|Reactor concept||Fast breeder reactor|
|Location||Zarechny, Sverdlovsk Oblast, Russia|
|Main parameters of the reactor core|
|Fuel (fissile material)||U+Pu nitride, MOX, or metal|
|Neutron energy spectrum||Fast|
|Primary coolant||Liquid sodium|
|Power (thermal)||2100 MWth|
|Power (electric)||789 MWe net|
885 MWe gross
|BN-800 reactor. Photo from Rosatom|
The BN-800 reactor is a sodium-cooled fast breeder reactor, built at the Beloyarsk Nuclear Power Station, in Zarechny, Sverdlovsk Oblast, Russia. The reactor is designed to generate 880 MW of electrical power. The plant was considered part of the weapons-grade Plutonium Management and Disposition Agreement signed between the United States and Russia, with the reactor part of the final step for a plutonium-burner core.[clarification needed] The plant reached its full power production in August, 2016. According to Russian business journal Kommersant, the BN-800 project cost 140,6 billion rubles (roughly 2.165 billion dollars).
The plant is a pool-type reactor, in which the reactor, coolant pumps, intermediate heat exchangers and associated piping are all located in a common liquid sodium pool. The design of this plant was started in 1983 and was completely revised in 1987 after the Chernobyl Disaster and to a somewhat lower degree in 1993, according to the new safety guidelines. After the second revision, the electric output power was increased by 10% to 880 MW due to the increased efficiency of the planned power generator steam turbines.
The reactor core is, in size and mechanical properties, very similar to the BN-600 reactor core, but the fuel composition is very different. While BN-600 uses medium-enriched uranium dioxide, this plant burns mixed uranium-plutonium fuel, helping to reduce the weapon-grade plutonium stockpile and provide information about the functioning of the closed uranium-plutonium fuel cycle. It was highlighted that the closed cycle will not require plutonium separation or other chemical processing.
The unit employs a three-circuit coolant arrangement; sodium coolant circulates in both the primary and secondary circuits. Water and steam flow in the third circuit. This heat is transferred from the reactor core via several independent circulation loops. Each comprises a primary sodium pump, two intermediate heat exchangers, a secondary sodium pump with an expansion tank located upstream, and an emergency pressure discharge tank. These feed a steam generator, which in turn supplies a condensing turbine that turns the generator.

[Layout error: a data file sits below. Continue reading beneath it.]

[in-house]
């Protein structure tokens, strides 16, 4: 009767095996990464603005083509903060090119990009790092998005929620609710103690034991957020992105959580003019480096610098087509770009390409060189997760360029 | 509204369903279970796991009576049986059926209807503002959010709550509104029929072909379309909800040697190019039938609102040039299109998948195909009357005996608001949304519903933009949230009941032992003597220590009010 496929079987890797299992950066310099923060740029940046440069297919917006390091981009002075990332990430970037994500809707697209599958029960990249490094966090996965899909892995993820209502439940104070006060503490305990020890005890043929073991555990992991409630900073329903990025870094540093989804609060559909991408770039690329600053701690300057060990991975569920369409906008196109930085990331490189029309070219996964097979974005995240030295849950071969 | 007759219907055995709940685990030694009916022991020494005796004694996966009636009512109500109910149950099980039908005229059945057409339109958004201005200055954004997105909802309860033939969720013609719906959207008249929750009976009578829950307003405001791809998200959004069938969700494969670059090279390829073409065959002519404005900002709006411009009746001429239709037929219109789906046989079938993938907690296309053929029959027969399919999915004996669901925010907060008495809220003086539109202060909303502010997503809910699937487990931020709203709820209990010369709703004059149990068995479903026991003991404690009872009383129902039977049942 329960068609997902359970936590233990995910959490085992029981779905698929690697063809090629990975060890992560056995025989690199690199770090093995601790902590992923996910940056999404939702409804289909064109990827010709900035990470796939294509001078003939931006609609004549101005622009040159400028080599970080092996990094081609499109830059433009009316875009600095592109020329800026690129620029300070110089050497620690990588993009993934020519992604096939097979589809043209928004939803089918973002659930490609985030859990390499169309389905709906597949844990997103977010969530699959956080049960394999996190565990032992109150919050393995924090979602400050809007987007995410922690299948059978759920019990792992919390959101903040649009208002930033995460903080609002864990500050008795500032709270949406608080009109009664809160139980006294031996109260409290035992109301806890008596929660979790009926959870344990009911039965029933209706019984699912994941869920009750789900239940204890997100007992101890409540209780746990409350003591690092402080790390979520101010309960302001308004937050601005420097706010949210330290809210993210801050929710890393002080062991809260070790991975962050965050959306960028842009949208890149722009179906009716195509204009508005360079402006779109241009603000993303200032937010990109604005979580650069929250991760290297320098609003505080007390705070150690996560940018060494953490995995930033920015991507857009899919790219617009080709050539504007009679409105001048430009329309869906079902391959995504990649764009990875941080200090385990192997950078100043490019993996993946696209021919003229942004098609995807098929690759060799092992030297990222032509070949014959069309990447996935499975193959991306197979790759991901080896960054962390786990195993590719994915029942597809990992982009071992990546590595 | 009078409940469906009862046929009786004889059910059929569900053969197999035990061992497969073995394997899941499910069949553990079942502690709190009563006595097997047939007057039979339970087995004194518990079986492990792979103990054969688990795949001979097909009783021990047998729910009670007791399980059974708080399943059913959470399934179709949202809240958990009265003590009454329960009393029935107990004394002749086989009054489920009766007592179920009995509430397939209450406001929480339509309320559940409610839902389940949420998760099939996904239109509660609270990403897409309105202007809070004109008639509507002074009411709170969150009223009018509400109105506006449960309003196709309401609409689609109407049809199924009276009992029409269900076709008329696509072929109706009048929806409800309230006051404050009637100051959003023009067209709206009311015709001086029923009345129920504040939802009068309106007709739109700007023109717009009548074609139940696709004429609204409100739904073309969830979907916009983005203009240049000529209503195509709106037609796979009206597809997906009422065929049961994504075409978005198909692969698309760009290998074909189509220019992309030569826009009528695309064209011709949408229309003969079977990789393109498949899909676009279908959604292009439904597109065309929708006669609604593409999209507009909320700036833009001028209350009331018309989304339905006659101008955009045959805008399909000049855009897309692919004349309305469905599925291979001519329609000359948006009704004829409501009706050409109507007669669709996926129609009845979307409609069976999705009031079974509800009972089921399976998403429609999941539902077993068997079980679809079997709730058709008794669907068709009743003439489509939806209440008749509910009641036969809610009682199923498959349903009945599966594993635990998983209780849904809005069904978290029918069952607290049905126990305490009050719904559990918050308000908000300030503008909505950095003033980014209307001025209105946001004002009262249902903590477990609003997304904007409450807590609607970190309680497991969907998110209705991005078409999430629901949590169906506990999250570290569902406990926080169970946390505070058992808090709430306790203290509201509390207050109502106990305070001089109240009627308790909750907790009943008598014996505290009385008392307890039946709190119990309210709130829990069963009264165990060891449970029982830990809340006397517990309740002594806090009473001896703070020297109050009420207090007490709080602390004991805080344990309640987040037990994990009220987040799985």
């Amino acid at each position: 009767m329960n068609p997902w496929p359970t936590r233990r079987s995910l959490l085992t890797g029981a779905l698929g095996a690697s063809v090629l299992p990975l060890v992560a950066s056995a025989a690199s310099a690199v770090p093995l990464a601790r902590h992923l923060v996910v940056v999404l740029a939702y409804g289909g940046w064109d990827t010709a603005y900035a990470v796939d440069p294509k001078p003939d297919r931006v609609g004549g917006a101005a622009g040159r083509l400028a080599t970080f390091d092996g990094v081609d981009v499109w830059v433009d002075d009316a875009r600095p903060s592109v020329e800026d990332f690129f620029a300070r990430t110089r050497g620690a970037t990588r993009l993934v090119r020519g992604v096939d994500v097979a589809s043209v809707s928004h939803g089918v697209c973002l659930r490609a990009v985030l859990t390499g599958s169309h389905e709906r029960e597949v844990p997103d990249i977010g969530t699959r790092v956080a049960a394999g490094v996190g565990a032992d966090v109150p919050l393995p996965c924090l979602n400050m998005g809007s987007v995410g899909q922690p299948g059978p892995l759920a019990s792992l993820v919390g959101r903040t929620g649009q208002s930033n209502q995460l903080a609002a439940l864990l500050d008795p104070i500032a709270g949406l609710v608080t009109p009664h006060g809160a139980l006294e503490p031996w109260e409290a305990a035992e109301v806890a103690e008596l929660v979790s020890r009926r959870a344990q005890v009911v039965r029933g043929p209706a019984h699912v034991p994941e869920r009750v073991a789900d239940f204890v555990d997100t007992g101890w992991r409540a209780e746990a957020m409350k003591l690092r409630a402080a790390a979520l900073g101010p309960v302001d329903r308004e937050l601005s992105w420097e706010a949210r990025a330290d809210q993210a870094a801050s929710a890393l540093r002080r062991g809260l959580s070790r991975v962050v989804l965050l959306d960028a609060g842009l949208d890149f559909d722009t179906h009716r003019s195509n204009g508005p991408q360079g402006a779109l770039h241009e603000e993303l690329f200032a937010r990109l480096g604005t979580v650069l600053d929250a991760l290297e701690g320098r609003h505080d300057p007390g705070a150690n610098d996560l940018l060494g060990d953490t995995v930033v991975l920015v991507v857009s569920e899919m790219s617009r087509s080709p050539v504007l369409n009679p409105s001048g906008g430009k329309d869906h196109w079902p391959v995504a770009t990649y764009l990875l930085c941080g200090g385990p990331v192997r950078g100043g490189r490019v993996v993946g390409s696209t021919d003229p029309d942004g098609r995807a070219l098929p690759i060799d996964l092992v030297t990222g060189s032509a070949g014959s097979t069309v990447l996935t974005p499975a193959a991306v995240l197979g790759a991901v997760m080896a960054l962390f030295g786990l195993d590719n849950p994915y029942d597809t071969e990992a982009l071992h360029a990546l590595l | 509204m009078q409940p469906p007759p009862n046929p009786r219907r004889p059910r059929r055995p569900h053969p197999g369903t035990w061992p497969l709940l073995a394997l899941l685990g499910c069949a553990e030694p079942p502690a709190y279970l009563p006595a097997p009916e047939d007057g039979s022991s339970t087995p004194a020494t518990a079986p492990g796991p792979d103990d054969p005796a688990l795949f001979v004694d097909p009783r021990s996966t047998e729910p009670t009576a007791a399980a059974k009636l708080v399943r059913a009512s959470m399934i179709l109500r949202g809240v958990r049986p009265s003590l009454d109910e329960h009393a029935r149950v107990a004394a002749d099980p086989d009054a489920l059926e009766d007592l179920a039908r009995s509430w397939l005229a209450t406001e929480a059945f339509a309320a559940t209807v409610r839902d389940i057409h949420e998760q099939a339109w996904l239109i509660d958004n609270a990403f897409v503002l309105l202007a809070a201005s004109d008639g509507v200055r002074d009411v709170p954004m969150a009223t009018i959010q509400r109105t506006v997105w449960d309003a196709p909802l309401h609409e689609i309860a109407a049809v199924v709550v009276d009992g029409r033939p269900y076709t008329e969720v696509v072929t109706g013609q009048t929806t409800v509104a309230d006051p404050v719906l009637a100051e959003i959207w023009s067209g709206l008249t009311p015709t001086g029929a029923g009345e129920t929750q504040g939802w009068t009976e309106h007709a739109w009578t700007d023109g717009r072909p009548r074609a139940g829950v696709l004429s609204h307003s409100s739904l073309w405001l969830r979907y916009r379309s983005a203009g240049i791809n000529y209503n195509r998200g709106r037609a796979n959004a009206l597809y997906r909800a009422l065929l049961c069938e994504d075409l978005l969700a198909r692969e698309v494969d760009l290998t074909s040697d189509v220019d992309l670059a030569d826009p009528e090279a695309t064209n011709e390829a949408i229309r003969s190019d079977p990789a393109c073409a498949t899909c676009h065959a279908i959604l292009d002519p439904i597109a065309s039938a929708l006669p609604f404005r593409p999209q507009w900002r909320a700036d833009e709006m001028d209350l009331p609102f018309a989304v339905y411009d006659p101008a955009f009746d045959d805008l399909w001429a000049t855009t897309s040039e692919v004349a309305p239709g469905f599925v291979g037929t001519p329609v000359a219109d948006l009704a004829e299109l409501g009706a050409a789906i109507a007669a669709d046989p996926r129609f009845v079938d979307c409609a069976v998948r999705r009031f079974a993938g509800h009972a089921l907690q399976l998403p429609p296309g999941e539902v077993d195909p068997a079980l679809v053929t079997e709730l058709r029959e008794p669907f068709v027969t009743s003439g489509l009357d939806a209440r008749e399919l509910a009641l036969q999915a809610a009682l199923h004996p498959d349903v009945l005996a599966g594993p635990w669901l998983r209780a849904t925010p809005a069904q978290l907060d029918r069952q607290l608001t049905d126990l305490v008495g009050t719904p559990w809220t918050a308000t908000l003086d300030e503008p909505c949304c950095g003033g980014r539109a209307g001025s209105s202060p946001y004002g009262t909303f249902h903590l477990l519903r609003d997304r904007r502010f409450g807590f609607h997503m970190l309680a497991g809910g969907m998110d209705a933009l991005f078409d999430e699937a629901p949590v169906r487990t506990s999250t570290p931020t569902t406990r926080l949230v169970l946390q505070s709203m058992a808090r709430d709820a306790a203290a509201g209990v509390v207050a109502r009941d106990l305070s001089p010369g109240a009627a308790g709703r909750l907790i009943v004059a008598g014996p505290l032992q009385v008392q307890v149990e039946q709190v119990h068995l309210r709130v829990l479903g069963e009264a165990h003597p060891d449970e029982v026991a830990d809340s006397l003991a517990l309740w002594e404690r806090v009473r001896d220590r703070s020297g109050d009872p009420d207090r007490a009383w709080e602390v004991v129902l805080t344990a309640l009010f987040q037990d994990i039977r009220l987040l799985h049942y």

The construction of BN-800 started in 1983 as Unit 4 at the Beloyarsk nuclear power plant but was put on hold after the 1986 Chernobyl accident. It resumed in 2006 and BN-800 achieved minimum controlled power in 2014, but issues led to further fuel development work. On 31 July 2015, the unit achieved minimum controlled power again, at 0.13% of rated power. Commercial operations was expected to start before the end of 2016, with a power rating of 789 MWe. The reactor was connected to the electricity grid in February 2016 and achieved full power for the first time in August 2016. Commercial power production started on November 1, 2016.
With both the United States and Russia reaching an agreement in 2001 to render a joint 34 tons of weapons grade plutonium, into reactor grade plutonium alongside reaching the spent fuel standard, that is mixed with the other more highly radioactive products within spent fuel.
US president Barack Obama canceled construction of the agreement-supporting US MOX fuel fabrication facility in 2016, citing cost overruns and for financial reasons proposing instead that for the US share of plutonium, it be diluted with non-radioactive material and disposed in the underground WIPP facility. However, the dilution could be reversed, and the material reconverted into weapons-grade plutonium.
China's first commercial-scale, 800 MWe, fast neutron reactor, to be situated near Sanming city in Fujian province will be based upon the BN-800. In 2009, an agreement was signed that would entail the Russian BN-800 reactor design to be sold to the PRC once it is completed, this would be the first time commercial-scale fast neutron reactors have ever been exported.